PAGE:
What kind of an impact struggles of working-class have had to this day we live now, and how much are our struggles similar to those fought, different than those going on today that are, were fought, are being fought. Paycheck, length of the working day, working conditions, safety issues, holidays, paternity and maternity leaves, kindergartens, schooling for children of working-class families, inexpensive and decent housing, democratic institutions, inexpensive healthcare, equal rights for everyone to live a good life, possibilities to study and work. Welfare that offers chances to grab life instead of losing it. Those who cannot take care of themselves are taken care of. It is a long list of benefits that must be taken into consideration to make a sustainable and equal welfare state.
”Work and pray, live on hay/ You’ll get pie in the sky when you die” The Preacher and The Slave, 1911
“Heaven above, and ours Hell right here ,I ain’t a Communist necessarily, but I’ve been in the red all my life.”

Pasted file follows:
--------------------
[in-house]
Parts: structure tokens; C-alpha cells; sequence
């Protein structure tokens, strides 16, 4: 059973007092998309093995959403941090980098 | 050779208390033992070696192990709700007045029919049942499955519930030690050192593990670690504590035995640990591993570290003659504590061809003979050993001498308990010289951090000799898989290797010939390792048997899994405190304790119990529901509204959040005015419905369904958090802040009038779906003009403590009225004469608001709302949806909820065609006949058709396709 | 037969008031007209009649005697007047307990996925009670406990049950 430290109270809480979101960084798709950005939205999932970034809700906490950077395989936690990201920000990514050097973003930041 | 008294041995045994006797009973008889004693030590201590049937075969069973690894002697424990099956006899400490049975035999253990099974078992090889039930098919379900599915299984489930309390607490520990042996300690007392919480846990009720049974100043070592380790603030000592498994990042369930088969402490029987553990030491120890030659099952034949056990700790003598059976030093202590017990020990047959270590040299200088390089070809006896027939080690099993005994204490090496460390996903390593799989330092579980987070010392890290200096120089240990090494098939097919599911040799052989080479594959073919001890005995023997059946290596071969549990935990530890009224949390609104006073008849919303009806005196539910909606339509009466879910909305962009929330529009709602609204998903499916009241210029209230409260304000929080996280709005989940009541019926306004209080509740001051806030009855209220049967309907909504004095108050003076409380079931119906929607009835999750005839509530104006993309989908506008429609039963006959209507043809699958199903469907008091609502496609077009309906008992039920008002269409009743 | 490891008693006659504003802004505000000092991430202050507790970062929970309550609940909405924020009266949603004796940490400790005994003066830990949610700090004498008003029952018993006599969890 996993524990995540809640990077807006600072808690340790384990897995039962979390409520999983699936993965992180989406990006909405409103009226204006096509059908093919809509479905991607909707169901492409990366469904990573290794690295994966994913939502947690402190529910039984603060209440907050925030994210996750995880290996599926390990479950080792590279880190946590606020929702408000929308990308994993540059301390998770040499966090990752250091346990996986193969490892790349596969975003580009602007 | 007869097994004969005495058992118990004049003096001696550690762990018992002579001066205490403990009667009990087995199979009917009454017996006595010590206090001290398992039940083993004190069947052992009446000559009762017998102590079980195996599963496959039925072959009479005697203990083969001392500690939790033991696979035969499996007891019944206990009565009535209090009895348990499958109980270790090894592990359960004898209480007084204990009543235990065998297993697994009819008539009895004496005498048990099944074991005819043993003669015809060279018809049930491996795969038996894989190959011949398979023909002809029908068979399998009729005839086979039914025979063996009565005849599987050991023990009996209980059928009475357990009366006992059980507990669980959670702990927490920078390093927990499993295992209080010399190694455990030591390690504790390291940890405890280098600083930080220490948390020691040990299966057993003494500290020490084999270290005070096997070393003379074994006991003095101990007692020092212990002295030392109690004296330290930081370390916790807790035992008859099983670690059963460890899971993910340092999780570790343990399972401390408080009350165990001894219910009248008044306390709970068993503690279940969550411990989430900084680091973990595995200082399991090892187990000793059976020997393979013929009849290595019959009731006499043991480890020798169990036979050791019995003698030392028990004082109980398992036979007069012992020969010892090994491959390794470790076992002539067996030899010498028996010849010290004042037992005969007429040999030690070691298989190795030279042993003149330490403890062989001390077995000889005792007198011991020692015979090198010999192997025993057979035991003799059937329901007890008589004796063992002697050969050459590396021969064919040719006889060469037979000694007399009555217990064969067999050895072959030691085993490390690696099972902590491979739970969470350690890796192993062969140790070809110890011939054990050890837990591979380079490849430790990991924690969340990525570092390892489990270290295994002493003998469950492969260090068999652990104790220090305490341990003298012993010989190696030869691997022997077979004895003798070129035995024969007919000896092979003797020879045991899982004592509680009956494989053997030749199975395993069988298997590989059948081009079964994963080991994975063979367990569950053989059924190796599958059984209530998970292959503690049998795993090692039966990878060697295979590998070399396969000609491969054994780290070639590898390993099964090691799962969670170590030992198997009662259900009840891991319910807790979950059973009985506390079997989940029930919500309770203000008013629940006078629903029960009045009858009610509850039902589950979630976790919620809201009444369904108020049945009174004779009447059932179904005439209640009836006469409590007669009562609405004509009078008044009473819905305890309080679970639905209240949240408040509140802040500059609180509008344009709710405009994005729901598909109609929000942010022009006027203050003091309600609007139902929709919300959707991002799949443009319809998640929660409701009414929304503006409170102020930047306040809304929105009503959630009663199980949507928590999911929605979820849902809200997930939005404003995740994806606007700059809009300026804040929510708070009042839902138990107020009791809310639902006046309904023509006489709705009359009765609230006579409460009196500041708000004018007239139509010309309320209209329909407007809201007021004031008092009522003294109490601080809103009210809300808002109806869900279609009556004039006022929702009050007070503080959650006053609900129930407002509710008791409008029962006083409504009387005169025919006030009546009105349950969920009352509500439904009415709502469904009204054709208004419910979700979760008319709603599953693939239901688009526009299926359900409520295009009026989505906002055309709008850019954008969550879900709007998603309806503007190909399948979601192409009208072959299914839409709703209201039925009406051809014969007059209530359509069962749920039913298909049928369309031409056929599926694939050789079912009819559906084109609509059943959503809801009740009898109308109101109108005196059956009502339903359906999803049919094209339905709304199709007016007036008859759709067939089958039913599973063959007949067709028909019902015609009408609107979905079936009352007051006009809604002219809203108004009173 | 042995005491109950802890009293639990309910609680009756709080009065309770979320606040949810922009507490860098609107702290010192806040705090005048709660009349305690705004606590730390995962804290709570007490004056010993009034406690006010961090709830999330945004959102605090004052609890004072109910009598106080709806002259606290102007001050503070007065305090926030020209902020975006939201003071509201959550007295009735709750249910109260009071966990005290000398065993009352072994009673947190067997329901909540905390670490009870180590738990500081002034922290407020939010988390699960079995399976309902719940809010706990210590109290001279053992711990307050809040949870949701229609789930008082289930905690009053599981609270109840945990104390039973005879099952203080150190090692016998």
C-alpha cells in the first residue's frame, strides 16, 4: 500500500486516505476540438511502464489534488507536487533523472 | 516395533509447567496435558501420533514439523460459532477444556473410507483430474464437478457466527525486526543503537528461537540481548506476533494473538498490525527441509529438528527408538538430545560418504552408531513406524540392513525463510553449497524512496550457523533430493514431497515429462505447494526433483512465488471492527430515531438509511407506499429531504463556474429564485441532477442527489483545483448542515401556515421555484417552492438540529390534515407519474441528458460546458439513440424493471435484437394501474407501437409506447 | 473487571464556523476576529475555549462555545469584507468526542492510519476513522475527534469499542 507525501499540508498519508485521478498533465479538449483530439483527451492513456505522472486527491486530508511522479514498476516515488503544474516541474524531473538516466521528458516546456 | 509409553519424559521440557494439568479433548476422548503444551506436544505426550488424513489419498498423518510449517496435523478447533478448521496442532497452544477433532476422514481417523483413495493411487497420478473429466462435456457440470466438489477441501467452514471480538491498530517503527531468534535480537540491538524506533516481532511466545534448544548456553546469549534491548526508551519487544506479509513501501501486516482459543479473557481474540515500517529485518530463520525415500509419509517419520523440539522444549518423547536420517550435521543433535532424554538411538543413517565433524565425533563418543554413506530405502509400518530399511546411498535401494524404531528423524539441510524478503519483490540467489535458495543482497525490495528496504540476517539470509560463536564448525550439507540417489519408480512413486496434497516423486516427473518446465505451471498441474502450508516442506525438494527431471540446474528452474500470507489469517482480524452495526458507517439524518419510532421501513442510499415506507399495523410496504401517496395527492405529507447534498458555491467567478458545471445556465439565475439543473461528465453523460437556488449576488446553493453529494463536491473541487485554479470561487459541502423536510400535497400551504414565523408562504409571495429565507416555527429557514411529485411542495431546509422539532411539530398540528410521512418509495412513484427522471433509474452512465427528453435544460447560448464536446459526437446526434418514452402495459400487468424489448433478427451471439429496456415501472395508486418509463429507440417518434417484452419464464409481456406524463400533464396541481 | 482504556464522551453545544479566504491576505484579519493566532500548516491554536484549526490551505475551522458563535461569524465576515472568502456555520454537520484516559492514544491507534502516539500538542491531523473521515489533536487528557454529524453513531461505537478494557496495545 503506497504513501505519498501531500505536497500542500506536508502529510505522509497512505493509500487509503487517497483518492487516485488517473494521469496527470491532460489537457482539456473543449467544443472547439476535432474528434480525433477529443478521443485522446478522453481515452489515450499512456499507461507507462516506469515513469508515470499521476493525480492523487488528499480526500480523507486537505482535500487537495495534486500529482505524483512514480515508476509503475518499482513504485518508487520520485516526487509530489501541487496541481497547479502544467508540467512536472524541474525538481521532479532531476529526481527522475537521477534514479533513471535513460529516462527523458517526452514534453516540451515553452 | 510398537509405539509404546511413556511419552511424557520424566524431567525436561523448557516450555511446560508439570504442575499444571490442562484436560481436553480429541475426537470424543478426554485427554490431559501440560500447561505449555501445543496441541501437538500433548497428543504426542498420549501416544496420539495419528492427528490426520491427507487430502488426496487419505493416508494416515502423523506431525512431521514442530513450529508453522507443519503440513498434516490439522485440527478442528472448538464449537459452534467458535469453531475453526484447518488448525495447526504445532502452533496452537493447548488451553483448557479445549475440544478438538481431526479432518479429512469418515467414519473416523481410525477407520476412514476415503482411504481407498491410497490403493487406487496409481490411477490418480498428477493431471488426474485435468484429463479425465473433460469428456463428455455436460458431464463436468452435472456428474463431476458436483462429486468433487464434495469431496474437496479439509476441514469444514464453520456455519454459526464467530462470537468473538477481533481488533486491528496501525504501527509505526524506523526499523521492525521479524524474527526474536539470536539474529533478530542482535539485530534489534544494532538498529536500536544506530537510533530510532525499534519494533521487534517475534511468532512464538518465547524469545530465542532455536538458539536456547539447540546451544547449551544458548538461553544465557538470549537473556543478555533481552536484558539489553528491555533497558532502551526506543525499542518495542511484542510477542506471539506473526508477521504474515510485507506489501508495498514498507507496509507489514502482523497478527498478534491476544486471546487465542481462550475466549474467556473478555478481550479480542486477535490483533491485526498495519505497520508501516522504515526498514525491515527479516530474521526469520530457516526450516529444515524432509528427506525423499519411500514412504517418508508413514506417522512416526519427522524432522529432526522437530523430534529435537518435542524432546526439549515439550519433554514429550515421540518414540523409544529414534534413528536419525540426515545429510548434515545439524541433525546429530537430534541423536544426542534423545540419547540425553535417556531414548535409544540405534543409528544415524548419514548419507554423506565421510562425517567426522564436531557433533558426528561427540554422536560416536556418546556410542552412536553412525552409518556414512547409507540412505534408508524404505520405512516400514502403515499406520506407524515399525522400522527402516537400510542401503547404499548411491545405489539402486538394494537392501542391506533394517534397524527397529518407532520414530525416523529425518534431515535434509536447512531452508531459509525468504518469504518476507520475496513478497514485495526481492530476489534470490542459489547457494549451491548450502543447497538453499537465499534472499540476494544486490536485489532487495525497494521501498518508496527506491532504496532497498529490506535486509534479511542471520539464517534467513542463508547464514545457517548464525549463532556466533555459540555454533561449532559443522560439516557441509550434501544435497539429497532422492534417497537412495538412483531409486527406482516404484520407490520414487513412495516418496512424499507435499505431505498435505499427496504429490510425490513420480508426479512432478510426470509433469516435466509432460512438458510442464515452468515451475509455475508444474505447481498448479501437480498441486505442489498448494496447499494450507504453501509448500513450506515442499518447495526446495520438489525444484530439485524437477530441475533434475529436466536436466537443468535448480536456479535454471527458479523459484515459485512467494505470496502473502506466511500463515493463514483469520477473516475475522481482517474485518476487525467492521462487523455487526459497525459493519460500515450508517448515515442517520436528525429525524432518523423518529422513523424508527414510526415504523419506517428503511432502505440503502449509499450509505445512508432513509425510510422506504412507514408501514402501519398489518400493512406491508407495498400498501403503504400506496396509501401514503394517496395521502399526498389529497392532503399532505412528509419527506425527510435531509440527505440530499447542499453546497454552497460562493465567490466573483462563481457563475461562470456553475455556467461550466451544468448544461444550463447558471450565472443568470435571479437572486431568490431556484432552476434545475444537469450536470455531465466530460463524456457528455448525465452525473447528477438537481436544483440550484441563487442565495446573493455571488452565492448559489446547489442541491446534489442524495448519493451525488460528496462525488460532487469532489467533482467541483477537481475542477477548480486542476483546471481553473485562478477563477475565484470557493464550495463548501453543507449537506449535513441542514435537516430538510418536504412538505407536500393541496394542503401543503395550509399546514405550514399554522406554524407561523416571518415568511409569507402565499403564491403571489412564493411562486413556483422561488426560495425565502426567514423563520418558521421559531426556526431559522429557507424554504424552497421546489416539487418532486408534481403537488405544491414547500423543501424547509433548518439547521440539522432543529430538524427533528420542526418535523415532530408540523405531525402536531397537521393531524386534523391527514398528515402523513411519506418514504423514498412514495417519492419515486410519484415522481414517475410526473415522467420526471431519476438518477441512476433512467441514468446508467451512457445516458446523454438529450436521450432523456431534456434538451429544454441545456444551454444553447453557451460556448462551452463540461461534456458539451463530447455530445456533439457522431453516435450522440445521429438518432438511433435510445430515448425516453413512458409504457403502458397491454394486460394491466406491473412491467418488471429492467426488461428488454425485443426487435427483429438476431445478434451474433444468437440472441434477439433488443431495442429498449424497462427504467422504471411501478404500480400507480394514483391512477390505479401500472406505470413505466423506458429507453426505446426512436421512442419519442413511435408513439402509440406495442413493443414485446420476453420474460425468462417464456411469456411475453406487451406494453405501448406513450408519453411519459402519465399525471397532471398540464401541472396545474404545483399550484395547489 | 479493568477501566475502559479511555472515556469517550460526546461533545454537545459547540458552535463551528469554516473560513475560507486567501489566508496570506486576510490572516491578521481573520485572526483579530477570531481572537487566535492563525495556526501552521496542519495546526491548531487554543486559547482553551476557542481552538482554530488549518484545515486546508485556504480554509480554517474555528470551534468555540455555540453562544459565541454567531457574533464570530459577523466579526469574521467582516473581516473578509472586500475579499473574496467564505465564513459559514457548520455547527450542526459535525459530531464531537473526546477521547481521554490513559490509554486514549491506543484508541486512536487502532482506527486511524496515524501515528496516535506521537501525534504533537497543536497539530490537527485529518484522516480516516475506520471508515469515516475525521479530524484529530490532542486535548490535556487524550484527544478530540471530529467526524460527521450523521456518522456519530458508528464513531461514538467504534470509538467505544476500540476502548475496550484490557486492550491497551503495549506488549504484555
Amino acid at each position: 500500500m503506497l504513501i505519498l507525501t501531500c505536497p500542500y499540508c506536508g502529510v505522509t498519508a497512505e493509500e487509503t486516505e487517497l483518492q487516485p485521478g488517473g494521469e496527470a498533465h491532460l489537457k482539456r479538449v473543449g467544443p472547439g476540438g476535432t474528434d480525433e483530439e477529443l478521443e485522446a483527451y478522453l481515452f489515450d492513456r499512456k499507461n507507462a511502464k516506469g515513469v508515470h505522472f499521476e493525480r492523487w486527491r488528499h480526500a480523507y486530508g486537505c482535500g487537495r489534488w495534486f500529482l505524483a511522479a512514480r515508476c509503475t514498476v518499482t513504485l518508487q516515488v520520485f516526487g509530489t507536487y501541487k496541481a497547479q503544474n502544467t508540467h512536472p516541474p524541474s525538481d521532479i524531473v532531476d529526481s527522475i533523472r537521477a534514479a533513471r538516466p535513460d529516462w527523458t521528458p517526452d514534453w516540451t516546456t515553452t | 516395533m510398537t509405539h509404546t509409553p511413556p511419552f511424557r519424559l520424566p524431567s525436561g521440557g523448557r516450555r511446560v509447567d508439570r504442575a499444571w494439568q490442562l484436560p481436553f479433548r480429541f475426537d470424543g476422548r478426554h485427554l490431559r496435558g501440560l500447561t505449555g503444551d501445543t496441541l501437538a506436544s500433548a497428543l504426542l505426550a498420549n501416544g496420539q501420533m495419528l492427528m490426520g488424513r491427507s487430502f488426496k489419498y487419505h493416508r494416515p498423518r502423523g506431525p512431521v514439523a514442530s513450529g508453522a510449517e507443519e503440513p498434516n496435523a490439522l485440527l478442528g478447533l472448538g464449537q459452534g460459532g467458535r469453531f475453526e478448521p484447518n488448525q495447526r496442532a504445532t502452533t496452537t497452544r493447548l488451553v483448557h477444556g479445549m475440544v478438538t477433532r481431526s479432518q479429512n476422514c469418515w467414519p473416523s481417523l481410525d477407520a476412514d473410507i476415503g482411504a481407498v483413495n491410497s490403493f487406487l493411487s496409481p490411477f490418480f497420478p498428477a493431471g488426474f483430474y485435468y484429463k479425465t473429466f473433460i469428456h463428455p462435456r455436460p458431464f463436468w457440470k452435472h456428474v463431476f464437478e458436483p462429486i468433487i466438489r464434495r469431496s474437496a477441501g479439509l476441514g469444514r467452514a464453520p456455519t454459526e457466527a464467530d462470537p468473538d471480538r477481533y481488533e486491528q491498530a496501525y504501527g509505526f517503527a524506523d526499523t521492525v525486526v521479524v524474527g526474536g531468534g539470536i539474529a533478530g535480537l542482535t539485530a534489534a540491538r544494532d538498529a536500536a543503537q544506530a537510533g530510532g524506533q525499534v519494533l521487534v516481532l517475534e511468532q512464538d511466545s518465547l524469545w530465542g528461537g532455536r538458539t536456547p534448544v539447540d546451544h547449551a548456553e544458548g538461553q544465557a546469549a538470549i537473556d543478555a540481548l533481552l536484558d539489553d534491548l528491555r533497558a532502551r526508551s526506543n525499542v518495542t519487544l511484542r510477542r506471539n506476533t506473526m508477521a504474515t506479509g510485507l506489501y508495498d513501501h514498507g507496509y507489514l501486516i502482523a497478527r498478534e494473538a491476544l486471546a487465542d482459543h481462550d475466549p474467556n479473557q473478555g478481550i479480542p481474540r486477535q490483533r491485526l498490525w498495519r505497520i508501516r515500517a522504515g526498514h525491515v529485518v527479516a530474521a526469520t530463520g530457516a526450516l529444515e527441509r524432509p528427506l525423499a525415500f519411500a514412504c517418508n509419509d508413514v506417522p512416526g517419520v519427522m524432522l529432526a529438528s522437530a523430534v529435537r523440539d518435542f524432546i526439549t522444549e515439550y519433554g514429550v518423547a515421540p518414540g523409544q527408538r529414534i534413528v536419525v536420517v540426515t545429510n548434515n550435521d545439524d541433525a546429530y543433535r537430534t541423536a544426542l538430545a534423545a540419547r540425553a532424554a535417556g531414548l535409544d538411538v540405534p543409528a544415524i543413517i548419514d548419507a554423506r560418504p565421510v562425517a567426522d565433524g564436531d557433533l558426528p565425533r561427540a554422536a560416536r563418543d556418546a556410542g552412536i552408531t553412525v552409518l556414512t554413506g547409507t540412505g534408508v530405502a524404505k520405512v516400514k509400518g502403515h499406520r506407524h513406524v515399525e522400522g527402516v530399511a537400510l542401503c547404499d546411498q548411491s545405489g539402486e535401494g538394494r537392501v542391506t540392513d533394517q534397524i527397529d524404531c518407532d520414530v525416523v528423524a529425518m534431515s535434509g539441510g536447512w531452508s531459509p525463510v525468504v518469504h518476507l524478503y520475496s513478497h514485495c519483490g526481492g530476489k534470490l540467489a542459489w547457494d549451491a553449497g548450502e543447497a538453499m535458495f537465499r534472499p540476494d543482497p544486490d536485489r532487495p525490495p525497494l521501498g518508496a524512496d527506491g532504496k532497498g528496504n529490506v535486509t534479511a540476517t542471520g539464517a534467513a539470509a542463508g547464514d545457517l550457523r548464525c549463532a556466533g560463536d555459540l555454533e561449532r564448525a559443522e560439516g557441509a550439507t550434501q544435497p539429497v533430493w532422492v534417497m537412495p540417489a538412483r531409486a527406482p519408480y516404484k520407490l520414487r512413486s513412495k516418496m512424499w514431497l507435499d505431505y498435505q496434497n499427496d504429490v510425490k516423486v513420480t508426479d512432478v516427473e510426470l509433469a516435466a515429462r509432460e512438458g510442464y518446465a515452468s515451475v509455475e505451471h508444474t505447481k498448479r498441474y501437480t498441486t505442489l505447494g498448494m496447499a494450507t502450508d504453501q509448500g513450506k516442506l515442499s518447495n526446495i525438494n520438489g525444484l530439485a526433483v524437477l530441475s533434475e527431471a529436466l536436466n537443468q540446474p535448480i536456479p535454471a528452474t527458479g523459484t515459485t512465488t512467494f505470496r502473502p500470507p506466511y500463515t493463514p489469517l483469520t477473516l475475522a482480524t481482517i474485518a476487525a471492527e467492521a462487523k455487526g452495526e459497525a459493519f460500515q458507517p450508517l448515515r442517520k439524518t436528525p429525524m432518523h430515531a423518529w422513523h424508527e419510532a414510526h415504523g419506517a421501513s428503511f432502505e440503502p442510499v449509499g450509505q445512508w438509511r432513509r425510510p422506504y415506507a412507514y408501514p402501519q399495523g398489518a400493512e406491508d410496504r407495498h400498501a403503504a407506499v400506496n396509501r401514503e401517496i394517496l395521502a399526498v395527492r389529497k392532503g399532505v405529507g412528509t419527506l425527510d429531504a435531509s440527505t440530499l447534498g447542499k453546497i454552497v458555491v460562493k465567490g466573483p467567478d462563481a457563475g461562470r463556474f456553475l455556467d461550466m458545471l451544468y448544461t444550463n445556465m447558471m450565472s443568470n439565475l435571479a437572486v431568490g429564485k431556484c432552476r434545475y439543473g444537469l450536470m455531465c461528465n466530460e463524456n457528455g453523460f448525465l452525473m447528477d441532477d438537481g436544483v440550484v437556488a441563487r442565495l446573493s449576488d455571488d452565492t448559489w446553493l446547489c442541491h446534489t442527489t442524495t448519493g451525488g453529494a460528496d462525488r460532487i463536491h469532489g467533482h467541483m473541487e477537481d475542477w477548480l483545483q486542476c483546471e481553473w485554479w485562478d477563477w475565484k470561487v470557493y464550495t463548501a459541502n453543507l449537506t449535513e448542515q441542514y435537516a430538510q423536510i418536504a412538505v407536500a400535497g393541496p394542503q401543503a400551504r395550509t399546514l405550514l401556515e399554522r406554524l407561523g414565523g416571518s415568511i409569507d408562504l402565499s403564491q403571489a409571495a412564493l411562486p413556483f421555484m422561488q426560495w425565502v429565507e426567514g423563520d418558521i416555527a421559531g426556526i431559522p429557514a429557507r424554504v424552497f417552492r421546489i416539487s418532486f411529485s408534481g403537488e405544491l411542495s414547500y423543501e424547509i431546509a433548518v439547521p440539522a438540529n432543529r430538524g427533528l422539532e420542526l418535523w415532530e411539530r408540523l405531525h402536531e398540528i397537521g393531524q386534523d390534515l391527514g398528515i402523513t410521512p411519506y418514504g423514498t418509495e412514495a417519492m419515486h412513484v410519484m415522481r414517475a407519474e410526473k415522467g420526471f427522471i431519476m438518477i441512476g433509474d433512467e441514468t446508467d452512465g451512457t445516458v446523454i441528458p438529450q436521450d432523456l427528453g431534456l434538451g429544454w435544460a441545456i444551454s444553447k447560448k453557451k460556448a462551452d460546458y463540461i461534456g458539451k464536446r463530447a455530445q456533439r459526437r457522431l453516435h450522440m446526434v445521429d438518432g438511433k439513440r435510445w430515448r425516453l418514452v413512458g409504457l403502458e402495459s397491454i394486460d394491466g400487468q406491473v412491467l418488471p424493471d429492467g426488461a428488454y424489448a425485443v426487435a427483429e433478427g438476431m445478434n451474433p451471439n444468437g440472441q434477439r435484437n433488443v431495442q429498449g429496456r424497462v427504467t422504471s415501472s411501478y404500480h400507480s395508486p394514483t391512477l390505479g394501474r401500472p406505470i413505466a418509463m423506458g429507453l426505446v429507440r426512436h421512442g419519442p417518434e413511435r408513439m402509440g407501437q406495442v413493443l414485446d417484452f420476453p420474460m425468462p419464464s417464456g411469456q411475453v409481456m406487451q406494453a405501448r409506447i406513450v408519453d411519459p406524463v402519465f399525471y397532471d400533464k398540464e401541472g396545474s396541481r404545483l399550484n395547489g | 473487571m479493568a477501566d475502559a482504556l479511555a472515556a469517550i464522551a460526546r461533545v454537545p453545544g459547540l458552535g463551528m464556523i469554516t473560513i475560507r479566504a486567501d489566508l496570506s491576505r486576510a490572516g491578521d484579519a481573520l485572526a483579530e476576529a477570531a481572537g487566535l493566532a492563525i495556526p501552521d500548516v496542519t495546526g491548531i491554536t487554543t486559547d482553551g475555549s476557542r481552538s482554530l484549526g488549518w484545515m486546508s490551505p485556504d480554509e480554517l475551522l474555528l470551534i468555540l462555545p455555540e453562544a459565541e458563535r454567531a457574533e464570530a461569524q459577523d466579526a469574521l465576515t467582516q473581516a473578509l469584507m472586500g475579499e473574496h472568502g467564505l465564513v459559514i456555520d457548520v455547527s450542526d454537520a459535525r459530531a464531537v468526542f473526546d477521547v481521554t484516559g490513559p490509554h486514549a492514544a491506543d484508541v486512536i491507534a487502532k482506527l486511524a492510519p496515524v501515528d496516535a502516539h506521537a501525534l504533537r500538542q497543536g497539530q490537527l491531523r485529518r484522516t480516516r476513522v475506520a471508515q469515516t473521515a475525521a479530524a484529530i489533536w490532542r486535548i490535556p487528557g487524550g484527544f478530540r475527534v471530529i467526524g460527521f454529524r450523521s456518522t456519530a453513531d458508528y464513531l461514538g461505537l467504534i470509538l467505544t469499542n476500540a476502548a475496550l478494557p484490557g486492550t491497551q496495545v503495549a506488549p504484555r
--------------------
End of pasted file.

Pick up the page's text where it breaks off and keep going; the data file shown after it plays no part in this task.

Political message into the arena of entertainment, books I imagine in my hand, small, worn out with yellowish smelly pages, the ongoing rebel, ongoing inspiration of coal miners, their wives, copper miners, their wives, textile workers, their husbands, Me inspired by Woody Guthrie, This Land Is your Land, 1944. ”I am out to sing songs that will prove to you that this is your world..that make you take pride in yourself and your work” Woody Guthrie’s mission statement which he read on the radio 1944 in his weekly show on New York’s WNEW.
This is a kind of Poem, this is a kind of scribbles, I end up seeing the same thing, a pattern, but I cannot put my finger on it
“Failed to quicken the pulse, Ella May Wiggins who was shot dead during the Gastonia textile strike 1929, hero of the left. Message belonged to whoever stuck a flag on it. And increasingly the flag was red.” “common man full of bad luck and violent ends.”Dorian Lynskey, History of protest songs, 33 revolutions per minute, 2010